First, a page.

Men, Follow this Checklist to Better Health

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Provided by Novant Health UVA Health System

Dr Gary Derosa

Gary DeRosa, M.D.

Many men delay or avoid visiting their doctor for an annual checkup.

Women, on the other hand, are much more likely to visit a doctor for routine examinations. Their well-woman exams usually begin at age 21 and continue annually. Girls in their late teens will come in to discuss abnormal menstrual periods or birth control initiation.

Men, in many cases, finish their immunizations as grade-schoolers and avoid a doctor unless it’s an emergency situation. This inactivity can stretch for decades.

“We’re trying to change that narrative,” said Gary DeRosa, M.D., a family medicine physician at Novant Health UVA Health System Bull Run Family Medicine – Manassas. “If you get sick, we want to get you better. But if we can prevent people from getting sick in the first place, that’s ideal.”

DeRosa suggests a basic checklist of screenings that all men should have at every age. Almost all of them can be done during an annual physical exam.

During your 20s and 30s

“It’s a good time to catch things before they become difficult to treat,” DeRosa said. “You want to do it before those things turn into larger problems.”

  • Weight check
  • Blood pressure check
  • HIV screening
  • Syphilis screening
  • Depression screening
  • Alcohol, smoking and substance abuse screening

“If there are risk factors like obesity, high blood pressure, smoking, or a family history of cardiovascular disease, you will screen for diabetes and cholesterol in this age group,” DeRosa noted.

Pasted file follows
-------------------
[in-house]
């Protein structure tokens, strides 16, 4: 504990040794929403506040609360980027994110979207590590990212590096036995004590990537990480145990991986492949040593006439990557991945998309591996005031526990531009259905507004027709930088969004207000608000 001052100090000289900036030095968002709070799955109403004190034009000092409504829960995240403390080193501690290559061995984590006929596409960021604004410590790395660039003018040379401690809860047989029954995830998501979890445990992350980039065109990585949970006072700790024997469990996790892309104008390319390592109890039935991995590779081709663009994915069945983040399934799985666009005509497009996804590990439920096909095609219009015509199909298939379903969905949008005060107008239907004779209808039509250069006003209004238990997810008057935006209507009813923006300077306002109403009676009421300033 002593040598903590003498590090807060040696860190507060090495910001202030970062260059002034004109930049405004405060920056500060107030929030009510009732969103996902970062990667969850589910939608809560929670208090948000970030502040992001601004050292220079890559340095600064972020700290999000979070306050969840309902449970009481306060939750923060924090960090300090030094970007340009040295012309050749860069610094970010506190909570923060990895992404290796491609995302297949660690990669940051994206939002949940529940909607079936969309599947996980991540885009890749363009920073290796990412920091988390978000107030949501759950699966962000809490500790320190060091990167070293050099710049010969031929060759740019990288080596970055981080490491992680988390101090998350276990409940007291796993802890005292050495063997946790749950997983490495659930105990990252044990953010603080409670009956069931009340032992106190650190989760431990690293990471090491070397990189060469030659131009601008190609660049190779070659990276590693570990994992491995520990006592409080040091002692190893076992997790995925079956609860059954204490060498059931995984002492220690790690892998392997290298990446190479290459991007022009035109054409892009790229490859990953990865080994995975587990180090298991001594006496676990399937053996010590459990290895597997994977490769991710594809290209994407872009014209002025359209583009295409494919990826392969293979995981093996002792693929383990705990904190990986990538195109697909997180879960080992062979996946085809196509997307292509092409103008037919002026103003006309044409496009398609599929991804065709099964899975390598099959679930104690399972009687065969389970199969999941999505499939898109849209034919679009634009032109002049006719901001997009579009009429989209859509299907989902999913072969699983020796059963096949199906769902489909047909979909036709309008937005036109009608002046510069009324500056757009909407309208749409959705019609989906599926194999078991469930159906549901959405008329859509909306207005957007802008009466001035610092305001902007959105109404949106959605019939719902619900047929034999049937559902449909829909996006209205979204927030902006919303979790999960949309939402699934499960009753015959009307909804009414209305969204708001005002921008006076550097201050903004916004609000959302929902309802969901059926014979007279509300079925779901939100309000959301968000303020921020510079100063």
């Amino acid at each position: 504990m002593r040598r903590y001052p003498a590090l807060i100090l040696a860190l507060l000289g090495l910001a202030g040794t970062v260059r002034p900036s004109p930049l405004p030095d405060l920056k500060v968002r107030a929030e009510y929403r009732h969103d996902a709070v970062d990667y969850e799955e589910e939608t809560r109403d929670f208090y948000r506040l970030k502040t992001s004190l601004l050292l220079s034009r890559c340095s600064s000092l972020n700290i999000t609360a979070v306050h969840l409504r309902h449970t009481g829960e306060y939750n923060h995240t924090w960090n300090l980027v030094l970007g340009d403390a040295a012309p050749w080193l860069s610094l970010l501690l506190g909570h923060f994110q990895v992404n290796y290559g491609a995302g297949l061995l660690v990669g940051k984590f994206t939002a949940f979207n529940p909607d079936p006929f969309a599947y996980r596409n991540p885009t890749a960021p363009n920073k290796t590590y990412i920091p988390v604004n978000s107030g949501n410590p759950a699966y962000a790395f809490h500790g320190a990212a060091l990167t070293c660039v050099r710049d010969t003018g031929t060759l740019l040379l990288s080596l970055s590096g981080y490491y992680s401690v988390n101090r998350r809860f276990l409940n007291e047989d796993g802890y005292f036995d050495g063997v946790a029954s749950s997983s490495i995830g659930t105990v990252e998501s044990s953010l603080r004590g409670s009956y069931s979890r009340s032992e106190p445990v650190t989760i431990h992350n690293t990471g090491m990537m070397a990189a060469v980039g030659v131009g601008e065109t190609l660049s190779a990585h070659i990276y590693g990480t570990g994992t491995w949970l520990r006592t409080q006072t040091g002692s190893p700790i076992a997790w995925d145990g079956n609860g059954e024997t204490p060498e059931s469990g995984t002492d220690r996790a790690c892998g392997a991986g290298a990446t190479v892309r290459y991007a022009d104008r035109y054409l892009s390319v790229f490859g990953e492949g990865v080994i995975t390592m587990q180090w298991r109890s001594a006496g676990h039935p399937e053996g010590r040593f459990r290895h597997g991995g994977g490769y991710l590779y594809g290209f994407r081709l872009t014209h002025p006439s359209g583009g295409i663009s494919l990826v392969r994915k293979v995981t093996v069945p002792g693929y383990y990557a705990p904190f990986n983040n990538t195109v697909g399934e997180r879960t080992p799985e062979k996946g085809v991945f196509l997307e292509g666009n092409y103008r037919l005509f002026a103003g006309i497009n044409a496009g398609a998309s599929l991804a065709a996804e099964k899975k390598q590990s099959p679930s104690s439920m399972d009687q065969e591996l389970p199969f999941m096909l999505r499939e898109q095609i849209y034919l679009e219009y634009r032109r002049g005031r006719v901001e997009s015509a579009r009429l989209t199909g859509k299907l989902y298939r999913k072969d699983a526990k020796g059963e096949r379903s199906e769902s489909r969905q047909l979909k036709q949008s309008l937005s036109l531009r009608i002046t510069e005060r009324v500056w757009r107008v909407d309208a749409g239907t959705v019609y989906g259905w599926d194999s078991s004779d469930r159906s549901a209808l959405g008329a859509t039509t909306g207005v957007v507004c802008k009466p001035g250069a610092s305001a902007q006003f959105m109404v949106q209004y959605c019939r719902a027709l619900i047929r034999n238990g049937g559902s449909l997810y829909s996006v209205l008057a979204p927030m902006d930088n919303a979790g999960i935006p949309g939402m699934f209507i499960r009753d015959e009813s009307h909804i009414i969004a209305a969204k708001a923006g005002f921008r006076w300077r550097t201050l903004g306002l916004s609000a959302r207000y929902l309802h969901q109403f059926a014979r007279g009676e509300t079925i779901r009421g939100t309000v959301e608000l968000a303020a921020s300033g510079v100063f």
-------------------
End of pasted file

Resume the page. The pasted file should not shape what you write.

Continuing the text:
During your 40s

All of the same screenings you had during your 20s and 30s, plus:

  • Diabetes screening
  • Cholesterol screening
  • Prostate cancer for those at high risk for or with family history of prostate cancer

During your 50s

All of the same screenings you had through your 40s, plus:

  • Prostate cancer screening

“The prostate cancer screening test was formerly given to all men at 50, regardless of risk, but that has changed,” DeRosa said. “You should get screened earlier than 50 if you have a primary relative with prostate cancer, if you have erectile dysfunction symptoms, problems with urination or if you just want to get the screening.”

“If the primary relative was diagnosed in his 50s or younger, then your first screening will be 10 years earlier than his age of diagnosis,” DeRosa added. “For example, if your father was diagnosed when he was 52, you should begin screenings at 42.”

  • Colorectal cancer screening

“Every man should be screened through a colonoscopy beginning at 50,” DeRosa said. “However, if you have a primary relative with colon cancer, your first screening should be 10 years younger than the age your relative was diagnosed.”

  • Hepatitis C screening

    (one-time screening for those born between 1945 and 1965)

  • Lung cancer screening

“Men ages 55 to 80 are screened via a low-dose CAT scan of their lungs if they have a 30 pack-year smoking history,” DeRosa explained. “A pack-year is defined as the number of packs per day multiplied by total number of years smoked, regardless of whether you still smoke or if you’ve quit during the past 15 years.”

During your 60s and 70s

All of the same screenings you had through your 50s, plus:

  • Abdominal aortic aneurysm (AAA) screening

“This ultrasound is recommended for men ages 65 to 75 with any smoking history,” DeRosa shared.

  • “Falls” prevention screening

“Beginning at age 65, you will be asked questions about whether you’ve fallen, as well as the frequency and level of injury, during your annual physical exam,” DeRosa explained.

Ultimately, annual checkups are a simple, essential step to maintain health, regardless of age.

“It’s not a sign of weakness or a lack of masculinity to go to your doctor,” DeRosa said. “Take care of yourself. Set an example for your family and your children.”

For more information on primary care services or to schedule an appointment with a primary care physician at Novant Health UVA Health System, visit



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